[OUTLOOK]Embracing our flawsIn statistics, the normal distribution curve is a graph resembling a bell in which frequency peaks around the mean and declines toward both ends. Such a distribution pattern can be found in many natural phenomena. Eugenicists attempted to artificially cut off the lower end of the normal distribution curve but failed. Even if the lower end is severed temporarily, nature has a tendency to return to the original normal distribution form as time goes by. The entities falling into the lower end already have weak sustainability physiologically and socially. Moreover, the constituents of the lower end are latent in the genes of the majority, and therefore, the entities belonging to the lower end continue to be born from the majority.
If organisms have a flawless process of procreation ― in other words, if no mutation or deformity occurs ― will it make the world a utopia? While mutants and deformed entities generally fall into the lower group in the graph, they are the elements that make the tails on both ends of the normal distribution curve. Rarely, mutation or unique modification gives birth to an entity in the higher end and provides a chance of improvement. In some cases, entities in the lower end can benefit from their inferior traits. For example, some entities cannot function well at normal temperatures but are more suited for a certain lower temperature.
When the temperature unexpectedly drops and most entities die out, the “inadequate” entities will make a major contribution to the survival of the organism. If mutated or deformed entities have potential merits, they might serve as insurance for unexpected situations. While it might seem a waste of money to pay an insurance premium for a possible future disaster, having insurance coverage is an important factor protecting companies and individuals. Similarly, mutations and deformations might look like nature’s errors, but they are actually the insurance for organisms as a whole.
Even if some entities fall into the lower end physiologically and socially, that does not mean that their lives are lower. Entities suffering from disabilities they were born with or that they obtained in early years tend to have a higher happiness index than expected. In the case of people, when those with disabilities get over the frustration they experience in the course of forming their identities, the guilt of their parents and the conflicts with those around them, they come closer to the essence of life and source of happiness and become more grateful and composed, despite their physical and social challenges. The theory gets more convincing as we compare the happiness index of the handicapped with that of the so-called elite of society, especially those who grew up in well-to-do families.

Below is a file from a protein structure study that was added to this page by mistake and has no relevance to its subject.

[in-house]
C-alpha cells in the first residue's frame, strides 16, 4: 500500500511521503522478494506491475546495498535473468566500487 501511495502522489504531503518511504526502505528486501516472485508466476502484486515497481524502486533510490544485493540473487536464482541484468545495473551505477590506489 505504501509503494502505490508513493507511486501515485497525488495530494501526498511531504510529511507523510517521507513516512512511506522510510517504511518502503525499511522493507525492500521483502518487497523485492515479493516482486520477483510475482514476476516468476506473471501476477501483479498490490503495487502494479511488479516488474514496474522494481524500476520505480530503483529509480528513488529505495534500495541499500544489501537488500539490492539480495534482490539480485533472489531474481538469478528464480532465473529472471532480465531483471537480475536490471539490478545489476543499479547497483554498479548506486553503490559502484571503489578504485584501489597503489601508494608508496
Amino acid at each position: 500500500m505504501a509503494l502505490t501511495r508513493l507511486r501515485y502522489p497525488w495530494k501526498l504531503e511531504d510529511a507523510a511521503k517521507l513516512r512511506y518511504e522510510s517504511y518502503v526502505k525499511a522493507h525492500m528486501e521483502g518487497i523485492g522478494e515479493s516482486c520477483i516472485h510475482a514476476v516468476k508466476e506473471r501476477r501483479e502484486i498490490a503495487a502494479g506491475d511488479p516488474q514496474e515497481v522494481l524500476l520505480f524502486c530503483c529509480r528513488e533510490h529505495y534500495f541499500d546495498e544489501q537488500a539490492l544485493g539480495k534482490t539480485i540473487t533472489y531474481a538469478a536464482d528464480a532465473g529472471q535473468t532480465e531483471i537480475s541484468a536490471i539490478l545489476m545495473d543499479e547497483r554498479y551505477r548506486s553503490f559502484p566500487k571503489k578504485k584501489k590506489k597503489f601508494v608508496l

In historical retrospect, groups that pursued excessive elitism and perfectionism and attempted to artificially weed out the lower end could create an outstanding system and attained glorious development temporarily. However, they could not be more prosperous than the groups that embraced diversity. By looking at those falling into the two ends of the normal distribution curve, most members of society embrace diversity, have flexible thinking, realize their shortcomings and learn to be modest.
Companies pursue flawlessness for their products. However, that pursuit should not lead to inflexible, constrained thinking and organizational culture. The Creator gave up flawlessness for the development and survival of the biological world. Only then, does the world become perfect. Fortunately, mankind displayed the wisdom to embrace the resulting diversity. If the Creator gave up pursuing flawlessness for us, it would be going against the order of nature if we expect flawlessness from one another.
* The writer is the dean of the Medicine College of Seoul National University. Translation by the JoongAng Daily staff.
by Wang Kyu-chang